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Hang On Sloopy
No one knows for sure just how the song Hang On Sloopy originated. It’s rumored the song was inspired by Dorothy Sloop Heflick, a New Orleans jazz pianist of the ‘30s and ‘40s. Dorothy, nicknamed “Sloop,” joined the all-female quartet, Southland Rhythm Girls, who appeared along the East Coast from NYC to Miami before she settled in New Orleans and launched a solo career. Bert Berns (pen name was Bert Russell), credited as co-writer of the song with Wes Farrell, both liked the nickname and used it for their song, My Girl Sloopy. (1)
“Berns told me that he lived for awhile in Cuba,” Rick Derringer, lead singer of The McCoys told interviewer Karen Kernan, “Sloopy was the nickname for girls in Cuba. Guys would say, ‘Sloopy, how ya doin?’ He took that (the phrase) and wrote a song titled, My Girl Sloopy.”
“About 25 or 30 years later,” Derringer continued, “someone sent me an article from a St. Louis newspaper about a very successful local businessman. When asked about his success, the businessman stated that he paid ‘due diligence’ to any business deal. He learned a life-lesson when he was a high school kid and wrote a song that some outside businessmen bought from him for a few thousand dollars. That was a lot of money in those days. His song went on to become a hit worldwide that sold millions. It was Hang On Sloopy. The businessman stated ‘he lost a lot of money on that deal.’” (2)
Though the provenance is questionable, this much isn’t. The Vibrations recorded My Girl Sloopy for Atlantic Records in 1964. Debuting on March 28, 1964, their version peaked on the Hot 100 at #26 on May 16. (3) In April of 1965, James Henry & The Olympics gathered some local interest in the Pacific Northwest with their version.
Photo courtesy of Marv Goldberg.
The song had some play on another front. The Strangeloves, a group consisting of songwriters/producers Bob Feldman, Jerry Goldstein and Richard Gottehrer, billed themselves as Niles, Giles and Miles, three brothers with different fathers/same mother who were independently wealthy Australian sheep farmers. (4) The group, named after the movie Dr. Strangelove, recorded I Want Candy, a song with a Bo Diddley-type beat that played during the summer of 1965 and reached #11 on the Billboard chart. (3)
Bert Berns, who along with Ahmet Ertegün, Nesuhi Ertegün and Jerry Wexler, formed Bang Records, the label name an acronym of Bert, Ahmet, Nesuhi and Gerald. Berns was looking for a group that looked and played like the Beatles and enlisted the Strangeloves, whose hit song was the first release on Bang to find such a group while on tour.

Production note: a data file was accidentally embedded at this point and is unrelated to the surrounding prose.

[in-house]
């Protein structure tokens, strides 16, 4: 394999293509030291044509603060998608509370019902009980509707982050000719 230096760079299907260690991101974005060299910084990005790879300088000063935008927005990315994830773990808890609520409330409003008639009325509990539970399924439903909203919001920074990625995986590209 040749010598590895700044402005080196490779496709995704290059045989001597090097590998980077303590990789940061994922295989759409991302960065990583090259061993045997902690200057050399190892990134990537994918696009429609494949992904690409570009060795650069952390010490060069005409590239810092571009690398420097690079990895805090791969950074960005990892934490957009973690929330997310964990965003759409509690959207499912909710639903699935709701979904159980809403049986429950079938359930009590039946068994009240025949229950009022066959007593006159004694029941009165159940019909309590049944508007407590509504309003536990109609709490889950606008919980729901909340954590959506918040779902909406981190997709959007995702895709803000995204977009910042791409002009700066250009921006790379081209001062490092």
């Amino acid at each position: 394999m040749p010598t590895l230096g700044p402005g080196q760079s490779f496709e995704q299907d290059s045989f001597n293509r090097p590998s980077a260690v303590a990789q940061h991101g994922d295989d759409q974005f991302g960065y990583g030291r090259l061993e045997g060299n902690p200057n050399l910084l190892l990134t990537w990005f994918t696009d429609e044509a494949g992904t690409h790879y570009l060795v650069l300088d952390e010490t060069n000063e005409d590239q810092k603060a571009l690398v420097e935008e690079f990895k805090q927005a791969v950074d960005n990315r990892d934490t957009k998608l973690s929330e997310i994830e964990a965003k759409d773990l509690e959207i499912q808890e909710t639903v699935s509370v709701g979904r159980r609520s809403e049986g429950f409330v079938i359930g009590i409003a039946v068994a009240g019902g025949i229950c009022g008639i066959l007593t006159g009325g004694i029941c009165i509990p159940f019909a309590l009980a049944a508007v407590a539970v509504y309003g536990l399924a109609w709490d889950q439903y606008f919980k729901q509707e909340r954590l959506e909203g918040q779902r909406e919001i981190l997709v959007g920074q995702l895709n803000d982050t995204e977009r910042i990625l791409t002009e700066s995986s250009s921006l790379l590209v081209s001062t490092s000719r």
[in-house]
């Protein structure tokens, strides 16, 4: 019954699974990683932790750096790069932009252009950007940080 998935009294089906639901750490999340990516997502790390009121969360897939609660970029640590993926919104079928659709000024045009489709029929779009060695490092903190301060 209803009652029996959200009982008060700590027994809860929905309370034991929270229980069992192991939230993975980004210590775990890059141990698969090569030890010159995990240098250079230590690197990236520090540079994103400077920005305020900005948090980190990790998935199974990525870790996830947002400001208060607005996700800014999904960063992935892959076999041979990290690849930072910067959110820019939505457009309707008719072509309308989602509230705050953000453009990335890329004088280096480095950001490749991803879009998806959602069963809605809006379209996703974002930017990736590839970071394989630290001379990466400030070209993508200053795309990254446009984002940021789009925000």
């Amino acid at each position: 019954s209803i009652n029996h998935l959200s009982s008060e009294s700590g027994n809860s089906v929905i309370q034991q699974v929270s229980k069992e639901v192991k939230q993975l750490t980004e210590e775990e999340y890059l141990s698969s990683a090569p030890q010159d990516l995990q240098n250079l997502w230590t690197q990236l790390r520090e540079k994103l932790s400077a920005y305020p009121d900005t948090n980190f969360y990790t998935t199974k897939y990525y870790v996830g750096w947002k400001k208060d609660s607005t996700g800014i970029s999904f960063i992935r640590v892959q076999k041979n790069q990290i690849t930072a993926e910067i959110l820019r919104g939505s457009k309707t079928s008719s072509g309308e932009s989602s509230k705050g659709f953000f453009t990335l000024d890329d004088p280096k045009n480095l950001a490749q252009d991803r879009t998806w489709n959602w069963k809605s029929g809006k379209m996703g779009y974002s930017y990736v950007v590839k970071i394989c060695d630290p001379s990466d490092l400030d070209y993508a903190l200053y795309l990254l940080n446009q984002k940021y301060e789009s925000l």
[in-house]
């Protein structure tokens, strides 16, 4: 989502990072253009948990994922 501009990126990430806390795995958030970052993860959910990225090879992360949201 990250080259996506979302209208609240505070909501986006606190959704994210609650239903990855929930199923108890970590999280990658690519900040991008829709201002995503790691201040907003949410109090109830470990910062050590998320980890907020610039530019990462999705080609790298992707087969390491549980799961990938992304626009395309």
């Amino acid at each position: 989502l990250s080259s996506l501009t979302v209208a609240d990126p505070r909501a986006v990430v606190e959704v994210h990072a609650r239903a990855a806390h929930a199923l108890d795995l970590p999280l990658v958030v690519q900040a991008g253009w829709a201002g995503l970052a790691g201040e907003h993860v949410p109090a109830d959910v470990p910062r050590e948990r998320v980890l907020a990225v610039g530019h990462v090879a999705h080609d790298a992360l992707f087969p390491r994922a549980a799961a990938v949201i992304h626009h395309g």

The faux-Aussie band hit the road playing Dick Clark tours and assorted one-nighters, usually booked with a British band on tour in the states. At the end of a tour booked with The Dave Clark Five, the DC5 taped one of the Strangeloves concert staples, My Girl Sloopy with plans to record it note for note as their new single upon their return to England.
The Strangeloves didn’t want to release Sloopy, their next planned single while Candy was still hot on the charts. But they didn’t want to lose their sure-fire hit to the Brits.
Photo courtesy of Getty Images.
The following night on their way back to New York City, the Strangeloves did a show in Dayton, Ohio. Their back up band was Rick and the Raiders, a local teenage group featuring a 16-year old Rick Derringer on guitar. “We signed them immediately after the show,” recalls Feldman. “Along with their parents, we drove to New York and overdubbed them on a backup track we cut for ourselves on Sloopy. We played the acetate from the session for Bert Berns, who wanted the song for his label, Bang Records.” (4)
In order to avoid confusion with Paul Revere & The Raiders, the band’s name returned to The McCoys, a name the band used earlier. The name was said to have been the title of a Ventures song. The title of the song My Girl Sloopy was changed to Hang On Sloopy.
Derringer remembers the story quite well. "Coincidentally, the day that we were going to play as their (the Strangeloves) backup band in Dayton, Ohio, we went out and bought Beatle suits," Derringer told Living Legends Music. "We all had our little Beatle haircuts, we had our Beatle suits on. They hadn’t found the band that looked like the Beatles yet. And we went out there and they said, 'One of the songs we’re gonna play is My Girl Sloopy and we all went, 'Whoa, we love that song.'"